Can we say that the motto of this policy is: make conditions better and leave the family alone?

Yes. This is a values-oriented policy. There are two historical approaches to population policy. The instrumental approach is when politicians supposedly know how things should be. We need workers – we will pay them more, and they will have more kids.

Meanwhile, the values-oriented approach is based on existing values, norms and ideas in society. But now the ideal of a big family is nowhere to be found. They are trying to construct it, yet the truth is that there was no such value in the past. Because many children means poverty.

As early as 20 years ago, we noted an increase in the diversity of strategies among families in the process of the second demographic transition, where the key thing is the value of self-realization. And if we do not help people to find a place for a child in these values, we will not get that child.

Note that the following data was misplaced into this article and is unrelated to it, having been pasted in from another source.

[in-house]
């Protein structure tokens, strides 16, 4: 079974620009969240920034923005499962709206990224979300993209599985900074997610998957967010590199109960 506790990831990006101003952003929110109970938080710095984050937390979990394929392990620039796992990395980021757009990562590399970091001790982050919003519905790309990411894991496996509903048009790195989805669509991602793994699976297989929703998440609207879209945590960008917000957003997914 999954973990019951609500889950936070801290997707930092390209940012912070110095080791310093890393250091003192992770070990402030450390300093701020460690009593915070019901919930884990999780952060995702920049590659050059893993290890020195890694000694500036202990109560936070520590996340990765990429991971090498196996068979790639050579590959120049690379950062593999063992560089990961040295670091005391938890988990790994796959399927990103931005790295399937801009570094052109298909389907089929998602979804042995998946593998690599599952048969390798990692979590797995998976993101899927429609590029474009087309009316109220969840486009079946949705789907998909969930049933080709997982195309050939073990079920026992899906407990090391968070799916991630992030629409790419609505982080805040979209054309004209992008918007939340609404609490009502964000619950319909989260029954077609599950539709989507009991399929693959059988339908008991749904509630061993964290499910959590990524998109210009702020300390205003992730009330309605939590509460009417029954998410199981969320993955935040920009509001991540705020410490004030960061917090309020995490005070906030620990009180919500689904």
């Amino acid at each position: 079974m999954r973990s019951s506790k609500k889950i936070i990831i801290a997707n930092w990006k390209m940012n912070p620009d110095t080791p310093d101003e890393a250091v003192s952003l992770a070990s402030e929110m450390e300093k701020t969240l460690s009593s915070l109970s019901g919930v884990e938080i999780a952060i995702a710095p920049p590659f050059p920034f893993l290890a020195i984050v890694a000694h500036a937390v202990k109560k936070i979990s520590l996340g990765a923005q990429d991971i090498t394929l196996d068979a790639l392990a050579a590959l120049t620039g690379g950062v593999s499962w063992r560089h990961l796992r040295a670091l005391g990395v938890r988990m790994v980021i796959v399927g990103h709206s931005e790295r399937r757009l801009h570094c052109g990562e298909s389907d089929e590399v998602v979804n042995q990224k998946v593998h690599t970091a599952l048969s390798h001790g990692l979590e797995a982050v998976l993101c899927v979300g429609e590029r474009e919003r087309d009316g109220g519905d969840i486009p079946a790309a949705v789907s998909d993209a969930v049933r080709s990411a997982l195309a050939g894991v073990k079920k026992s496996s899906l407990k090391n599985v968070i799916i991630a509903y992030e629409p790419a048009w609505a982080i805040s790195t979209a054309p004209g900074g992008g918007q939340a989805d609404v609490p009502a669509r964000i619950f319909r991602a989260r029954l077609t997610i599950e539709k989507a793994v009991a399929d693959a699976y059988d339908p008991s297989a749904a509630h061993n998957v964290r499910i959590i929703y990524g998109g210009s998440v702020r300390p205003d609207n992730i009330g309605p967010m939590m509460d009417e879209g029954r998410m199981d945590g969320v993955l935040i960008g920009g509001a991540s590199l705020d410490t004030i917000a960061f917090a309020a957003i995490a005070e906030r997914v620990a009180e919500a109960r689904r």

So, when they say that Russia will again be a country with big families, this is wishful thinking, the motives of which must be understood. If we take Russian realities – for example, [take] some ethnic republics, where there are rules based on Sharia law, but not even there are big families widespread, like in Afghanistan or the Gaza Strip.
The social norm of having many children no longer exists, and the government cannot wish it back.
How do the calls to have more children mix with persecution of LGBT+ people and eroticism in general, as well as surrogacy? After all, homosexual couples in countries where same-sex marriage is allowed try to have children – their own, surrogate, adopted ones. And how is the widening prohibition on eroticism and – increasingly – on everything related to sex supposed to help birth rates?